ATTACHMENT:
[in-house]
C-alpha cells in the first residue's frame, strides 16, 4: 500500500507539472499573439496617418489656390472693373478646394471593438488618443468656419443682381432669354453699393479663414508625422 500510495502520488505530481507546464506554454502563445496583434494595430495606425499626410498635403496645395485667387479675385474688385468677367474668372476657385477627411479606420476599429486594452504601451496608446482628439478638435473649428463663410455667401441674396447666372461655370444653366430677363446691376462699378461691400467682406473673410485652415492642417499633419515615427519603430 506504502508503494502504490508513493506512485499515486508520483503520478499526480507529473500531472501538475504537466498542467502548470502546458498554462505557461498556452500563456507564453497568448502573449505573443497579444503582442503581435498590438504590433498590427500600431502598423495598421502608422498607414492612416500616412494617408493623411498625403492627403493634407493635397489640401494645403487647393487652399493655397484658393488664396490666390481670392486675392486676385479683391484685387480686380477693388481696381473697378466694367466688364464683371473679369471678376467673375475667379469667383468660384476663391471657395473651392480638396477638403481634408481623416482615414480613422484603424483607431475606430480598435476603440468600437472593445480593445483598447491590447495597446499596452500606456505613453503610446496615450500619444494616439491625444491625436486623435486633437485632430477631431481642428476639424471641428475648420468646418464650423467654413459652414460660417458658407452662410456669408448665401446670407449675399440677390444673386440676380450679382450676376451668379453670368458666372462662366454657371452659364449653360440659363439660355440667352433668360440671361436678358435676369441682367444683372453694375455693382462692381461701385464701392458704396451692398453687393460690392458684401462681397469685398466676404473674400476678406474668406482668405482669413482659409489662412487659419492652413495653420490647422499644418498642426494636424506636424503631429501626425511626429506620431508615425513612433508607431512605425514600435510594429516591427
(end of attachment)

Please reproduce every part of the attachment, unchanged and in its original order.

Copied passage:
[in-house]
C-alpha cells in the first residue's frame, strides 16, 4: 500500500507539472499573439496617418489656390472693373478646394471593438488618443468656419443682381432669354453699393479663414508625422 500510495502520488505530481507546464506554454502563445496583434494595430495606425499626410498635403496645395485667387479675385474688385468677367474668372476657385477627411479606420476599429486594452504601451496608446482628439478638435473649428463663410455667401441674396447666372461655370444653366430677363446691376462699378461691400467682406473673410485652415492642417499633419515615427519603430 506504502508503494502504490508513493506512485499515486508520483503520478499526480507529473500531472501538475504537466498542467502548470502546458498554462505557461498556452500563456507564453497568448502573449505573443497579444503582442503581435498590438504590433498590427500600431502598423495598421502608422498607414492612416500616412494617408493623411498625403492627403493634407493635397489640401494645403487647393487652399493655397484658393488664396490666390481670392486675392486676385479683391484685387480686380477693388481696381473697378466694367466688364464683371473679369471678376467673375475667379469667383468660384476663391471657395473651392480638396477638403481634408481623416482615414480613422484603424483607431475606430480598435476603440468600437472593445480593445483598447491590447495597446499596452500606456505613453503610446496615450500619444494616439491625444491625436486623435486633437485632430477631431481642428476639424471641428475648420468646418464650423467654413459652414460660417458658407452662410456669408448665401446670407449675399440677390444673386440676380450679382450676376451668379453670368458666372462662366454657371452659364449653360440659363439660355440667352433668360440671361436678358435676369441682367444683372453694375455693382462692381461701385464701392458704396451692398453687393460690392458684401462681397469685398466676404473674400476678406474668406482668405482669413482659409489662412487659419492652413495653420490647422499644418498642426494636424506636424503631429501626425511626429506620431508615425513612433508607431512605425514600435510594429516591427